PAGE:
May 7, 2020
Take – U.S., 2007
There is a twist toward the end of Charles Oliver’s 2007 film Take that changes your perception of everything that has preceded it. I do not wish to reveal it; however, I was surprised how powerful the revelation was and how it made complete sense from both a personal and psychological perspective. In a way, it is a necessity, a form of both emotional self-torment and relief that reflects one of the normal functions of the human psyche – the need to believe the best of people we don’t know if only to give ourselves a way of letting go.
Take primarily follows two characters, Ana (Minnie Driver) and Saul (Jeremy Renner), on two different days in time. One is the beginning of their tragic interaction, the other the last, perhaps making it one of closure, whatever that means. We meet these two characters at a jail; one is on the inside; the other on the outside. The woman is on the phone with her husband, who is notably absent on what appears to be an important day. A shot of the kind of chair associated with lethal injections hints at the finality of what is about to transpire. In an emotionally devastating shot, we see a close-up of Saul’s lost stare and as the camera pans back, we see his full devastating expression. He doesn’t speak; in truth, he doesn’t need to. This is the face of a man full of remorse.
The film then flashes back – back to the woman’s trek to the jail, back to the young man’s final conversations with his best friend, who just happens to be a minister. Spliced into these flashbacks are scenes from another day years earlier. We see that Ana worked as a cleaning lady and that Saul was an employee of a mini-storage facility. We soon see that each of them was facing extreme challenges. Ana was trying to raise a son whose teacher and principal had given up on him; Saul had been informed that he had twenty-four hours to repay a gambling debt. They didn’t know each other; there was no reason to think they ever would. However, a snippet of a flashback early on hints at the utter devastation that their eventual crossed paths will have on their lives.
Some of what transpires is unfortunately par for the course. After all, how many movies about this kind contain scenes in which a religious figure mentions God only for the condemned man to reject the efforts to save his soul? Take doesn’t break any new ground in these scenes, but there is at least genuineness to them. A minister would likely argue for finding peace and accepting love before one meets his maker, and a man like Saul would probably be unreceptive to them, angry at the perceived irrationality of such sentiments. The film also makes the unfortunate choice of visually showing a series of conversations that are likely happening in Ana’s head, either as a means of coping with loss or as a possibly indicator of a mild form of madness. Showing us the conversation weakens those two possibilities, turning talking to someone who’s not actually there into just another common form of self-therapy A bolder film would have found a more realistic way of conveying her continued sorrow without having to rely of such a numbing narrative technique.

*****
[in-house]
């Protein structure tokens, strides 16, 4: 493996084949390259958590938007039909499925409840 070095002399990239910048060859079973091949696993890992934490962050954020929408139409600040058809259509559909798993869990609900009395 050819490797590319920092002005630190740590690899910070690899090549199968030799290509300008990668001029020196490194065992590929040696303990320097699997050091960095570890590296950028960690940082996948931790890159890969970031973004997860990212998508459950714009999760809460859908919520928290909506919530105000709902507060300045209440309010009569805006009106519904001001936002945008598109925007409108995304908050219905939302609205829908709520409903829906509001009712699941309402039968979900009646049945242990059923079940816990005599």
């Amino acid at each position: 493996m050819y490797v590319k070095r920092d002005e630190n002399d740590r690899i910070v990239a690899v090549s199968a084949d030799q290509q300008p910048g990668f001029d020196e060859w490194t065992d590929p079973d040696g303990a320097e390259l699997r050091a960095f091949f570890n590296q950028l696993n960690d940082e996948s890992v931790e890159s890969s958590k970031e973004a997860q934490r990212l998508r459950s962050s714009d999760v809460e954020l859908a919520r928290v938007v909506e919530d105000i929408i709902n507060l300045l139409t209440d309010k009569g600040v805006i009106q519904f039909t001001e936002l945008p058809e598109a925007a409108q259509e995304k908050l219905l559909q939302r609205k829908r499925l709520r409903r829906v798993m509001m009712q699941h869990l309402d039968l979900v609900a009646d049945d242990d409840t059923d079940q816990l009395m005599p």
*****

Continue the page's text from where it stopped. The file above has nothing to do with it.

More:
The film is much better when it devotes time to the circumstances that led to their eventual meeting. Ana is presented to us as the kind of self-sacrificing mother we so often admire in society – she works menial jobs, while raising a son whom society is almost certain to label as having either ADHD or mental challenges. Her husband, a high school teacher, seems to be a good man; he’s just not around enough. In Saul’s scenes, we witness a young man who seems to have decided that he’s destined for something other than normality. He’s wrong, of course, but that way of thinking has put him on an extremely destructive course and mixed him with entirely the wrong crowd. It has also put his life in danger, hence, his eventual desperate actions.
I felt for these characters. I saw the nobility in Ana’s path, and I detected a spark of decency in Saul’s troubled soul. In a perfect world, Ana’s choices would have resulted in a moment of triumph, as her son walked on stage to collect his diploma. There are many Anas out there - people who quietly live their lives as best as they can, who give their all so that someone else can eventually reach his or her potential. And there are numerous Sauls – individuals who are not so much evil as lost on a downward moral spiral that finds them less in control of their actions than they’d like to think they are. This is, of course, by design, a result of a characteristic common in all of us, without which, we’d truly be lost.
As Ana, Minnie Driver gives an unforgettable performance, taking us on a whirlwind of emotions – from Ana’s cheerful, determined demeanor before the tragedy, to the heart-wrenching incident at the film’s core, and finally to the inspiring resolve that she finds in the film’s closing moments. This is one I’ll remember for a while. Jeremy Renner is equally memorable. He takes us on a one-way descent to despair and desperation, while never letting us completely lose sight of the Saul’s humanity. Had the film been more successful, I have no doubt that at least one of them would have been in consideration for an Oscar. Take is not an easy film to watch – no film with this subject matter is – but it is thought-provoking and ultimately cathartic. I hope more people discover it. (on DVD)